Comfort food – kamameshi rice
A dish loved by the metal craftsmen of Tsubame
As soon as you open the lid, you’ll be enveloped in the smell of freshly cooked rice. Kamameshi is rice cooked in a cast iron pot along with a flavorful broth and vegetables, seafood or meats. The dish’s name is derived from kama, the pot it is cooked in, and meshi, meaning rice. This now nationally famous rice dish originated in 1923 in Japan.
Kamameshi has historical links with Tsubame in Niigata Prefecture, a city that has been a center for metalworking since the 1600s. Tsubame’s craftsmen are known for their precision and skill in working with metal. The city produces a huge variety of products including kitchenware, tableware and the majority of Japan’s cutlery. Its technical standards are so high that every year the Nobel Prize Award Ceremony Banquet in Sweden uses cutlery produced in Tsubame.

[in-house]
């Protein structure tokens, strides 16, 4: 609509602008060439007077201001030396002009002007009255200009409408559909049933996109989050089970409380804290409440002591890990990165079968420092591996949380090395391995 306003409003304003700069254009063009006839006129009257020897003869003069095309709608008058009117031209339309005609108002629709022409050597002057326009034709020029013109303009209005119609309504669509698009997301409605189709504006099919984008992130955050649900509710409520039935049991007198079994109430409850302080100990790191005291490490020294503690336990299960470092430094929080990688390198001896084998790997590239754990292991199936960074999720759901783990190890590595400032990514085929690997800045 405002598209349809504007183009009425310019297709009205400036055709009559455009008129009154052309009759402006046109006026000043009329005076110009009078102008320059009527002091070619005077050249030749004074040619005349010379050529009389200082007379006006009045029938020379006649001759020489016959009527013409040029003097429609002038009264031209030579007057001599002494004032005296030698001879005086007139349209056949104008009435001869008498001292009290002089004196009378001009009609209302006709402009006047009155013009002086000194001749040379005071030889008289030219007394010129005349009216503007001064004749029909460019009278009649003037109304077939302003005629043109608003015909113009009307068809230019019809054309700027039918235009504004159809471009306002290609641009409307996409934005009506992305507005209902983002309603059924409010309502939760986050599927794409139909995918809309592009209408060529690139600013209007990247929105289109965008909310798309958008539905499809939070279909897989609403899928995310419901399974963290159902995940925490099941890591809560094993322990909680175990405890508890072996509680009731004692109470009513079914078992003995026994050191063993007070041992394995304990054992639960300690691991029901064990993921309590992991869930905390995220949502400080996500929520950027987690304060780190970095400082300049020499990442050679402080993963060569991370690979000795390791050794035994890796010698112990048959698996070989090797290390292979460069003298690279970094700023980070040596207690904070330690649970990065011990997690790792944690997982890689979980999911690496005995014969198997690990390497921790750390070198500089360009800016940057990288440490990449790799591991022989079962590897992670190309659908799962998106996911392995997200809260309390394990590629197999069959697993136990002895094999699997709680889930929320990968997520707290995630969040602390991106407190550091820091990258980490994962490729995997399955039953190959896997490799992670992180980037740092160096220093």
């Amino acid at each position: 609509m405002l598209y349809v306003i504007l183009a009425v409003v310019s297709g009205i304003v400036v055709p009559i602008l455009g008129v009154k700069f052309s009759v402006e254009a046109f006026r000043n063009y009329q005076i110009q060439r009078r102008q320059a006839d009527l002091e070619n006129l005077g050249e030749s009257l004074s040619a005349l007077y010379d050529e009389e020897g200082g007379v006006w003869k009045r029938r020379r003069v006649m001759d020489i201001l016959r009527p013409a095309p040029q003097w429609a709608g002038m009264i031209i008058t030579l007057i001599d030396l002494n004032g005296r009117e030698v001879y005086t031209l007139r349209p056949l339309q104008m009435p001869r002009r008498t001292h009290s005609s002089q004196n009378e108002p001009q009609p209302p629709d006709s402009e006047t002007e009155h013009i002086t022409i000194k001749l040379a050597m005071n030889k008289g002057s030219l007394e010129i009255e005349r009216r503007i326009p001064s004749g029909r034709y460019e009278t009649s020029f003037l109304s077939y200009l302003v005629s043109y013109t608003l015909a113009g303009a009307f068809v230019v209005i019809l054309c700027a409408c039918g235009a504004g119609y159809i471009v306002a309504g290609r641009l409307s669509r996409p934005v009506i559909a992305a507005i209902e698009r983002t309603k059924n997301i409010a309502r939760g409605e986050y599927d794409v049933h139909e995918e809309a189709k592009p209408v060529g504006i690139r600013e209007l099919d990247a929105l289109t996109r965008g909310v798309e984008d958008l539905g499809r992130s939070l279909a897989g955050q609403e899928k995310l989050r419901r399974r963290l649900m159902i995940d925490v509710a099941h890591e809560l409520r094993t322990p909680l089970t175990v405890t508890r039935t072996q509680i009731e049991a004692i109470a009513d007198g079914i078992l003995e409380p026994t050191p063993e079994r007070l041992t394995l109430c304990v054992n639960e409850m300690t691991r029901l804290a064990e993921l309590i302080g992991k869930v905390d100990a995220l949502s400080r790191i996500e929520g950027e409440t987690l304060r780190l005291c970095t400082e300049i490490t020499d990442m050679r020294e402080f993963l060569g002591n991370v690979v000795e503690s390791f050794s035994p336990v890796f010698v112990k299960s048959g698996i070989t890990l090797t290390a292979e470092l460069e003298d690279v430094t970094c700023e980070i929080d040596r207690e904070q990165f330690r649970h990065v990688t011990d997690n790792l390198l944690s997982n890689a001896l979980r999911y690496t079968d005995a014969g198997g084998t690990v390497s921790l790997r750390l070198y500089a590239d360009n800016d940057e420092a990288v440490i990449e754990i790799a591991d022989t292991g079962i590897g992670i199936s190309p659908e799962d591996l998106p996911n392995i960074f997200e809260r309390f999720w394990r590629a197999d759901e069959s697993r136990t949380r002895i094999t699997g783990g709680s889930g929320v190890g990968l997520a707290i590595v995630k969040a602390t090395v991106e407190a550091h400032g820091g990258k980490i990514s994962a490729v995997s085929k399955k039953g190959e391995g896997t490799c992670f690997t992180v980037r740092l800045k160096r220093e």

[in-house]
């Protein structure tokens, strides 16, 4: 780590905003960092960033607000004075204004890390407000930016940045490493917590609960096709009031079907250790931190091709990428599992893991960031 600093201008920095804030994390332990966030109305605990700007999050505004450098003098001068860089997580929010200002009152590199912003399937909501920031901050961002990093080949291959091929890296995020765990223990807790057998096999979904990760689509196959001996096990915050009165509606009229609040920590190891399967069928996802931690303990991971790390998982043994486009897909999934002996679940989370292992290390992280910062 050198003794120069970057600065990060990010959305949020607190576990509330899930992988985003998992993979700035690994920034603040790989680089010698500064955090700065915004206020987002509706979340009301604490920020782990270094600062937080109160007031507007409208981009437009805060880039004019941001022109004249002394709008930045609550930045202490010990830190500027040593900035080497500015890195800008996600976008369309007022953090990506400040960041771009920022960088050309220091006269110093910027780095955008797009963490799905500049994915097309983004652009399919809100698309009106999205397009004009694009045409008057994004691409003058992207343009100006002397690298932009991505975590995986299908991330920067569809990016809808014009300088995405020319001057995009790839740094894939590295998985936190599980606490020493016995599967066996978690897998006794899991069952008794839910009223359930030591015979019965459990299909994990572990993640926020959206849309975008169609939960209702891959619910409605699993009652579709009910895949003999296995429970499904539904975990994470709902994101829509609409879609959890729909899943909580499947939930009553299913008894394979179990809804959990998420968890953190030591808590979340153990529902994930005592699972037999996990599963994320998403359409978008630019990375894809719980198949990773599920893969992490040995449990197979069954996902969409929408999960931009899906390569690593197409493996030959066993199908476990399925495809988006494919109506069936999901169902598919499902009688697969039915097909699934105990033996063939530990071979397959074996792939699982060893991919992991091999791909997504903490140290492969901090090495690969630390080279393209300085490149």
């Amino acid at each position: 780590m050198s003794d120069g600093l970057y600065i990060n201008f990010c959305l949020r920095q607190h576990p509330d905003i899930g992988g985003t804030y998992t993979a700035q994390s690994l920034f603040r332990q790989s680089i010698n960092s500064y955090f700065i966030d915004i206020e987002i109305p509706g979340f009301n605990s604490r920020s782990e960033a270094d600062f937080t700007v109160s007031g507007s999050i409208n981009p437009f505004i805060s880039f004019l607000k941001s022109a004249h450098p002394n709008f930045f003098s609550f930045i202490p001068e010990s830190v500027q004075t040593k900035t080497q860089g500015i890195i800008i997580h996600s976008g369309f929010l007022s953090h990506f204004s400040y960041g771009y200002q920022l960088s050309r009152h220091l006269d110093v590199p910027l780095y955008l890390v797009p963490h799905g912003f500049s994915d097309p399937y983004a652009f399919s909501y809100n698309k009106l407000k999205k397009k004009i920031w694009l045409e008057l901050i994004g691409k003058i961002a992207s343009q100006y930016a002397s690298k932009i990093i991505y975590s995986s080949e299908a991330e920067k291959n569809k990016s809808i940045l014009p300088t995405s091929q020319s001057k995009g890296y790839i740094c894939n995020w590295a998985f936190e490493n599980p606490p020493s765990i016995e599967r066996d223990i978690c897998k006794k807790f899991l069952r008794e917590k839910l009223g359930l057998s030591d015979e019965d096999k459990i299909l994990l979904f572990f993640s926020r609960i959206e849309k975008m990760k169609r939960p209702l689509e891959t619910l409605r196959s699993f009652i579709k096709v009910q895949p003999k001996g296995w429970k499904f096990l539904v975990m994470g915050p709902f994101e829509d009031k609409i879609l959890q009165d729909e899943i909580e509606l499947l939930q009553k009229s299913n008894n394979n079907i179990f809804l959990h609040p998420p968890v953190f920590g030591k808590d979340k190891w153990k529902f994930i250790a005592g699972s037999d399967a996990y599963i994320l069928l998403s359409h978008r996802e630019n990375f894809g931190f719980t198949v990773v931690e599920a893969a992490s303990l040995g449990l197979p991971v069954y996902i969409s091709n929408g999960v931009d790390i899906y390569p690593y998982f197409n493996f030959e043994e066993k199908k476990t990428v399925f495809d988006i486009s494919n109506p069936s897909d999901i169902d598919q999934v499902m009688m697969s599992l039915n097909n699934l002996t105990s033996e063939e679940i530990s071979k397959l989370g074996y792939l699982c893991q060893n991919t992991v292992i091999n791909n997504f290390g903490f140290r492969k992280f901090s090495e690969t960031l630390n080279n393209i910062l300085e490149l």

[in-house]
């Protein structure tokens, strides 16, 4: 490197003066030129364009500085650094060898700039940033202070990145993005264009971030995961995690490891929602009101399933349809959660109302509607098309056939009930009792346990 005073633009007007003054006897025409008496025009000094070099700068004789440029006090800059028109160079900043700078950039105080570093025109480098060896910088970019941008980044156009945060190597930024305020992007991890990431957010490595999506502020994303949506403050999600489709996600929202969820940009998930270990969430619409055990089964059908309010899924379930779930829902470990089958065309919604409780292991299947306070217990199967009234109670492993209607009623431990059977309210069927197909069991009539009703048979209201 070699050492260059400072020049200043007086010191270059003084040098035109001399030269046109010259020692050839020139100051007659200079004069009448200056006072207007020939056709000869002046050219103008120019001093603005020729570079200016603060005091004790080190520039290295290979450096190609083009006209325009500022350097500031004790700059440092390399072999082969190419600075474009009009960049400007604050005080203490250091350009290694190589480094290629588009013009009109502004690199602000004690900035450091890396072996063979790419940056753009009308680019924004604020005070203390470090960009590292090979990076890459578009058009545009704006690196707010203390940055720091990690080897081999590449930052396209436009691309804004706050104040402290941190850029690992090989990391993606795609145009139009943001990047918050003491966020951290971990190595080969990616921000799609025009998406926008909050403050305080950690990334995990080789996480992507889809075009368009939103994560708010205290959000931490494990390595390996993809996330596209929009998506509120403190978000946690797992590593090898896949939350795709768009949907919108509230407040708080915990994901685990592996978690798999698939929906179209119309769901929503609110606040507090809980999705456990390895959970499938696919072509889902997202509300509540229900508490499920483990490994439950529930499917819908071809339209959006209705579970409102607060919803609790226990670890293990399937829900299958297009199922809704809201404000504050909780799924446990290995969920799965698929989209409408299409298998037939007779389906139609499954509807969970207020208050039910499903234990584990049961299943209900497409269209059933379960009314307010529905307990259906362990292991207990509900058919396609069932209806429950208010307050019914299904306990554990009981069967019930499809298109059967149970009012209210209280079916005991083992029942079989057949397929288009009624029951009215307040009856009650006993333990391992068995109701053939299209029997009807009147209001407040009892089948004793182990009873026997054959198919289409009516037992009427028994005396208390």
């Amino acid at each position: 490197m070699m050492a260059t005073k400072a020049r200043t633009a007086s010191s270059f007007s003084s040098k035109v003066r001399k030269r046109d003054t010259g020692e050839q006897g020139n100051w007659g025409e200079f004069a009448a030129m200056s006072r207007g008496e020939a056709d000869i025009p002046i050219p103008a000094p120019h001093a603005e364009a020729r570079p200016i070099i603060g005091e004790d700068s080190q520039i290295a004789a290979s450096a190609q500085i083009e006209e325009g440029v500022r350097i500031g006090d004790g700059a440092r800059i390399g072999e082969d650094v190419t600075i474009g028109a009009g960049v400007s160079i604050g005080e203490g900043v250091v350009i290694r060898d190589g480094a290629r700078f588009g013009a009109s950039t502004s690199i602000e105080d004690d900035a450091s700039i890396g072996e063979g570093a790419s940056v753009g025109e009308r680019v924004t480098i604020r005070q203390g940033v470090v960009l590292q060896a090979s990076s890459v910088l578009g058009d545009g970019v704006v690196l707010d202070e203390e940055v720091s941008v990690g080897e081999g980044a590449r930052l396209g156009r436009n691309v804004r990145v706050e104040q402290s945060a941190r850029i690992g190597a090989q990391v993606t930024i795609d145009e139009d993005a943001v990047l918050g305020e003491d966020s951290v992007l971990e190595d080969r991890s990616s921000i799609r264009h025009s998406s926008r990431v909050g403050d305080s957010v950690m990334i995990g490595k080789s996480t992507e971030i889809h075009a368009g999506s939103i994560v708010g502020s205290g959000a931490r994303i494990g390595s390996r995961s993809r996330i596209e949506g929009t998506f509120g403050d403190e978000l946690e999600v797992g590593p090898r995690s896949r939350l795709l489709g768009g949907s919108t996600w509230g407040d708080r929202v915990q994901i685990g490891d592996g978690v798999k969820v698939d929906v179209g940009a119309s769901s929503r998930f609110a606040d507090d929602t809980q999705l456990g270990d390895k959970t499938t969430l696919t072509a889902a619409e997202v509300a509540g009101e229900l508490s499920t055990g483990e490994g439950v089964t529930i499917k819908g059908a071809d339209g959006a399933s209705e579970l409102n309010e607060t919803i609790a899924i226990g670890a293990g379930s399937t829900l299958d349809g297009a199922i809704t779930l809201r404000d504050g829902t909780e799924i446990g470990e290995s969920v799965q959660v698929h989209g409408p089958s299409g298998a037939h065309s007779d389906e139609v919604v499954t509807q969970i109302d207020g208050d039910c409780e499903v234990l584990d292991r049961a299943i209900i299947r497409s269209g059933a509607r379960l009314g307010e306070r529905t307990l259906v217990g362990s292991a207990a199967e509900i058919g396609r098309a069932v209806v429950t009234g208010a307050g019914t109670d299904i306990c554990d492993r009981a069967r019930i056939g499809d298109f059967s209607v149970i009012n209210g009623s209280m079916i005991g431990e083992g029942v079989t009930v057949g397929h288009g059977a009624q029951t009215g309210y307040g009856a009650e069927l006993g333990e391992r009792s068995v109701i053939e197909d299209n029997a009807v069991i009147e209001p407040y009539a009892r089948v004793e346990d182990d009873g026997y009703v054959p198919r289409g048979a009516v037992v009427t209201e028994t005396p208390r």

In 1959, a workshop in Tsubame that had been producing metal files, switched to cooking and serving kamameshi. It became popular among CEOs of the metal industry in Tsubame who would treat their employees to kamameshi after the successful completion of big projects. As it was served at parties, children also ate it as souvenirs brought home by their parents. As a result, this tasty, crispy rice dish became a food associated with special occasions and days of celebration in Tsubame.
The more you know the food culture of this city, the more you immerse yourself into the world of craftsmanship.
How to get there
Tsubame-Sanjo Station is two hours from Tokyo by shinkansen. To access by car, Tsubame is 5 minutes drive from the Sanjo-Tsubame Interchange (IC) off the Hokuriku Expressway Outbound Route.